We replay the behavior of RPL over connectivity traces gathered in a real-world deployment. Traces ensure fairness in the comparison as only the MAC protocol changes; such fairness is hard to achieve when using different deployments.
The connectivity traces are collected by J. Ortiz and D. Culler in a UC Berkeley office space. They are obtained as follows. 46 IEEE802.15.4-compliant TelosB motes are deployed in a 50x50m indoor environment, and are constantly listening for packets. One after the other, each mote transmits a burst of 100 packets - with an 20ms inter-packet time and a transmission power of 0dBm - on each of the 16 frequency channels. Timers are used to ensure that all nodes switch channels simultaneously. Note that, because bursts are sent in sequence, there are no collisions. All non-transmitting nodes record the timestamp of the packets received, their source address, and the frequency channel the packets are received on. After all 46 nodes have sent a burst, each node reports what packets it has received. This process is repeated in 17 runs. A single run completes in 13 minutes; several hours separate subsequent runs.
The image to the left depicts the position of the nodes with their rank, and shows clearly the gradient converging to LBR node 141 (note that 141 should have rank=1, not 0). http://wsn.eecs.berkeley.edu/connectivity/ is a web interface we have built to enable anyone to visualize and download the raw data. In particular, it lets you explore RPL's DODAG formation for different parameters.
RPL messages are ICMPv6 RPL Control Messages, i.e. they follow the ICMPv6 format, with a type of 155 (this number was request to the Internet Assigned Numbers Authority IANA, the organism responsible for keeping track of such things, but not confirmed yet in revision 5 of the RPL draft).
The ICMPv6 header has a
Code field which defines sub-types. RPL defines three subtypes:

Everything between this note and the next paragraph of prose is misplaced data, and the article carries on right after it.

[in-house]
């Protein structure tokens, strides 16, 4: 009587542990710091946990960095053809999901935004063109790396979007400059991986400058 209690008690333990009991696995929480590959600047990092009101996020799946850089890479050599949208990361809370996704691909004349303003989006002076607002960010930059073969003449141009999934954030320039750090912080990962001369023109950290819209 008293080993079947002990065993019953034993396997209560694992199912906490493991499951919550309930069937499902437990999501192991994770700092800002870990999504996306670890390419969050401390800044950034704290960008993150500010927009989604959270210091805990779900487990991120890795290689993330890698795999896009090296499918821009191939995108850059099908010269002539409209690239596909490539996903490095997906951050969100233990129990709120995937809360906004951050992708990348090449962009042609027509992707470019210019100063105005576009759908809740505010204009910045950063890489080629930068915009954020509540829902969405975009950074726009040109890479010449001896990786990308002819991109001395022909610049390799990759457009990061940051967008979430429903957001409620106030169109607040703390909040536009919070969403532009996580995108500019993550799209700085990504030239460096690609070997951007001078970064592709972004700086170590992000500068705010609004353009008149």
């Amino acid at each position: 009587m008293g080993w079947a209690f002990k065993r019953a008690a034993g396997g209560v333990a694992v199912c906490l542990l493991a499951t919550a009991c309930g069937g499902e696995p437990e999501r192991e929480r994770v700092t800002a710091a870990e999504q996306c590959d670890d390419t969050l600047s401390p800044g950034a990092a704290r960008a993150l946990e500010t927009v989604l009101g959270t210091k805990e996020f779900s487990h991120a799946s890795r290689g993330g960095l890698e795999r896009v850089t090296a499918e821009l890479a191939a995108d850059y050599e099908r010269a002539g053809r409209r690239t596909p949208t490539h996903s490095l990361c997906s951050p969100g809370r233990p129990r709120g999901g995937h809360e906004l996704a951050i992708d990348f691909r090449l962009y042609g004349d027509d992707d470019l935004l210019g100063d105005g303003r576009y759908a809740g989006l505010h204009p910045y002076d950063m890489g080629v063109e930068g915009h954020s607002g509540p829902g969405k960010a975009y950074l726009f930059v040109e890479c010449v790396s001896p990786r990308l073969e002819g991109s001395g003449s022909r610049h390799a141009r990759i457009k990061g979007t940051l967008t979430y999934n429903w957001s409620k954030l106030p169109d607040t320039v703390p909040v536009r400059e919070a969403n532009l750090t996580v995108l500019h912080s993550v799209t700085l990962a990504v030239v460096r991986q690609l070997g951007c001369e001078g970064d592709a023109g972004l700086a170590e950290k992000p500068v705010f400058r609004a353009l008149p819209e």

- DIO contains a
DIO Basecontainer option which specifies the sequence number and DAGID, a.o., as well as the following suboptions:
- DAG metric container to propagate node and link metric which a node uses to calculate its rank;
- Destination Prefic used to announce the prefix' reachable through that DAG;
- DAG configuration for the LBR to announce the configuration of the DAG.
- DAO contains a.o. the
Reverse Route Stackused by the LBR to contact an individual node in the network;
- DIS carries no additional RPL Control Message body and is used to solicit a DIO from a neighbor.
Frame format are defined in Section 6.1 (pp.19-29) of draft-ietf-roll-rpl-05.
Note that RPL assumes the presence of an IPv6 header in the packet (possibly compacted using RPL), and uses the IPv6 flow label for loop detection. This is detailed in Section 6.9 (pp.49-50) of draft-ietf-roll-rpl-05.
A node running RPL needs to maintain the following timers:
- DIO Timer: one for each DODAG it is part of;
- DAG Sequence Number Increment Timer: one for each DODAG it is root of;
- DelayDIO Timer: up to one for each DA parent;
- RemoveTimer: up to one per neighbor.
A node running RPL needs to maintain the following state:
- a list of candidate neighbors
- information for each DODAG it is part of (DAGID, DAGObjectCodePoint, set of Destination Prefixes, set of DAG parents, DAGSequenceNumber)
- a routing table (for each entry: Destination Prefix, Destination Prefix Length, Lifetime, Next hop)